Ivory Laws and Regulations
Source: AIC-Objects Specialty Group Conservation Wiki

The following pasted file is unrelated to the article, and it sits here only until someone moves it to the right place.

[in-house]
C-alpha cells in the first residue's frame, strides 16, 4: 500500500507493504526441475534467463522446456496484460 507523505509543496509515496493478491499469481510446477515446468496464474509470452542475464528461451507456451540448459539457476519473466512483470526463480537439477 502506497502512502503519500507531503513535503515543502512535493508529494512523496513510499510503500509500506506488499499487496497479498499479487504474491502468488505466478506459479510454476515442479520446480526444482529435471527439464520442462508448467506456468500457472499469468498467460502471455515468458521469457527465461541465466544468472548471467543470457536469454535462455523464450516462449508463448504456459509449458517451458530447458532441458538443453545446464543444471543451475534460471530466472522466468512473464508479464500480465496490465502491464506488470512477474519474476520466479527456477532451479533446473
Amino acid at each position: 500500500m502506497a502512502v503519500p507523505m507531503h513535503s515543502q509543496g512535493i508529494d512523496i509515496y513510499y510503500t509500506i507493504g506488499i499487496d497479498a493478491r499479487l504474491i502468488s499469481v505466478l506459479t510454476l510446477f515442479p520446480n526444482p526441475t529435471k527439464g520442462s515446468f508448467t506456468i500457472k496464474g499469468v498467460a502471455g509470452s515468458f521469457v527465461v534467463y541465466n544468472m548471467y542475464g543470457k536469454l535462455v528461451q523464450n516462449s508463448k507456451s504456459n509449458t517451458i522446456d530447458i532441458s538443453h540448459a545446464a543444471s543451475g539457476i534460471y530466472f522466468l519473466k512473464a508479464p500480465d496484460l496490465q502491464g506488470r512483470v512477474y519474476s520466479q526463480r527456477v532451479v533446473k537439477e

The dramatic intersection of the ivory trade with elephant conservation efforts has resulted in an international consensus for ivory regulation, beginning in the 1970s and continuing to the present day. In 1975, the Convention on International Trade in Endangered Species of Wild Fauna and Flora (CITES) became the only global treaty to ensure that international trade in plants and animals does not threaten elephants’ survival in the wild. Regulation aims to protect both African (Loxodonta africana) and Asian (Elephas maximus) elephant species and sub-species. CITES provides a framework for cooperation and collaboration among nations to prevent decline in wild populations and plants. Currently 180 countries, including the U.S., implement CITES regulations. Although legally binding on the parties (countries that have voluntarily agreed to be bound by the convention), CITES regulations do not take the place of national laws. The CITES Ivory Control System focuses on ivory trade.